MCHF & WHC HALL OF FAME INDUCTEE 2017
For decades, Norma Ashby has been a pioneer for the Western way of life through art, television, and various state and community organizations. She was born in Helena, Montana in 1935 to parents Ray and Ella (Lamb) Beatty and raised on their family ranch near Winston, Montana. Many know Ashby as the co-host of Today in Montana, a live talk show that was broadcast for 26 years by Great Falls’ KRTV. Over the years, Ashby interviewed a wide range of local and nationally known celebrities, including Pat Nixon, Johnny Cash, and Clint Eastwood. Ashby’s favorite guest was Bob Hope but her most notable guest was Raynesford rancher Cyril Colarchek, who gutted a live rattlesnake on air, spilling thirteen live hatchlings onto the set. Many of these adventures in broadcasting are detailed in Ashby’s memoir, appropriately titled Movie Stars and Rattlesnakes: The Heyday of Montana Live Television.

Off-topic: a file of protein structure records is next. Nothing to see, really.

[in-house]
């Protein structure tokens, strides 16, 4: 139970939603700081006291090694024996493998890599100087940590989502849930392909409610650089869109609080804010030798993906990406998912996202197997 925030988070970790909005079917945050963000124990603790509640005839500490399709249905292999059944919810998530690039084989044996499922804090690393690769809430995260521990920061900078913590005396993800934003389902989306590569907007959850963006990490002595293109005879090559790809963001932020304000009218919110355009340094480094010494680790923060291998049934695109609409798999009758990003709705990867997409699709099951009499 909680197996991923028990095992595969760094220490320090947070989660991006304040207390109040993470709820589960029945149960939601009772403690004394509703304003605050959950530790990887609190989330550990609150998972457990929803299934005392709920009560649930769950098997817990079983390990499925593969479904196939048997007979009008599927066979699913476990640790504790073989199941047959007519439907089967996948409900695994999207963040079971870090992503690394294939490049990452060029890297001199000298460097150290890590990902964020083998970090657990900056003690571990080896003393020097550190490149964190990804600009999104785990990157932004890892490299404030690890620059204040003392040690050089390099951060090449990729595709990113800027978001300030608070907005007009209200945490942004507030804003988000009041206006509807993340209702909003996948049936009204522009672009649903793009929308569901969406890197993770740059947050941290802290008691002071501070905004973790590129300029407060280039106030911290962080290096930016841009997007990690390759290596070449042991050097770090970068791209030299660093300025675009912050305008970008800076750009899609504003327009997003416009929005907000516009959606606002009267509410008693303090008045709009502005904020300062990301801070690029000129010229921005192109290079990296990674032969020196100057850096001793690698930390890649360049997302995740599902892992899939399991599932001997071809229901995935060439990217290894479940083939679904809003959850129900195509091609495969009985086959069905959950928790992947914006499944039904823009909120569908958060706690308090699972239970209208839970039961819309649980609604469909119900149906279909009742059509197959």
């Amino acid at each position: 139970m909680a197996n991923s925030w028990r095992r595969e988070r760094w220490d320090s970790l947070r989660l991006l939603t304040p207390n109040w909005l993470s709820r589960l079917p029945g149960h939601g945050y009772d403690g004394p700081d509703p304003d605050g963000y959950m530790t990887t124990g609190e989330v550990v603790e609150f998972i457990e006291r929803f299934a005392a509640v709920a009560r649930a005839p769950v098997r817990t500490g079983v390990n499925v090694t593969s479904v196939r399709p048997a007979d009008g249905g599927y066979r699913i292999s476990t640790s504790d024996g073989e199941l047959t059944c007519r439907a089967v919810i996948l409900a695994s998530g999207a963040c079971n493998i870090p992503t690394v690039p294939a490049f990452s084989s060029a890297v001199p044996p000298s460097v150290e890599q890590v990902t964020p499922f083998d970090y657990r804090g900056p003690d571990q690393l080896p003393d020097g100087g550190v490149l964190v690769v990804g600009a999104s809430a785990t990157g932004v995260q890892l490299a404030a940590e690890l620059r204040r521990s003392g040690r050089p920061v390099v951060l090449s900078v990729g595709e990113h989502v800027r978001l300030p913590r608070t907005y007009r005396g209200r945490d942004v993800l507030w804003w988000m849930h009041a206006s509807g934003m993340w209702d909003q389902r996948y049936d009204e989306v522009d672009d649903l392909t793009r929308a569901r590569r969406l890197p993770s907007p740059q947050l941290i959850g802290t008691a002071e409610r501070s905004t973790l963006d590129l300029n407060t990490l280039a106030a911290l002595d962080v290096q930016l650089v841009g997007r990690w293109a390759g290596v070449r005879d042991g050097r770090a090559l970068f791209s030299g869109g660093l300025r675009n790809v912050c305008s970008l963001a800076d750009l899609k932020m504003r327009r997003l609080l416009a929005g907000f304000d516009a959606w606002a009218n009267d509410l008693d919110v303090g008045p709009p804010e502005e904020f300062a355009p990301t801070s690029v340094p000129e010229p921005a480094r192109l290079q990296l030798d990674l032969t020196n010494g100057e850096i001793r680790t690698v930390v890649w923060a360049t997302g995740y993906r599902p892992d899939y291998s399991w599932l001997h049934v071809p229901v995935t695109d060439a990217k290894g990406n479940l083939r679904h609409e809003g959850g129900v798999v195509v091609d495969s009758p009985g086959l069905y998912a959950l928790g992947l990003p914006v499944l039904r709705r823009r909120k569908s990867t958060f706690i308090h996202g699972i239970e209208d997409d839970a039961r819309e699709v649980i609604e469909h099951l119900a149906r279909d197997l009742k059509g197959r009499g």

Writing has long been a passion of Ashby’s. In fact, a high school assignment is one of the first pieces of writing she remembers being proud of. The class was asked to biograph a prolific Montanan and Ashby chose her great grandfather, George Beatty, who arrived in Bannack in 1862 and lived an extraordinary life as the first homesteader in Broadwater County. Ashby would emulate this pioneering spirit throughout her life and followed her passion for writing to the University of Montana, where she graduated with a degree in journalism.
After college, Ashby spent four years in New York working for LIFE and MD Medical Newsmagazine. And though she was satisfied with her work, she became quite homesick for Montana. Obviously, the Big Apple was nothing like rural life and she had a feeling she wasn’t the only resident of New York who felt this way. So, she founded the Montana Club of New York. It quickly grew to 700 members.
One of the members was none other than NBC newscaster Chet Huntley. Ashby would return to Montana to become a broadcaster herself, and during her work on Today in Montana, Ashby produced 22 TV documentaries, one of which Huntley narrated.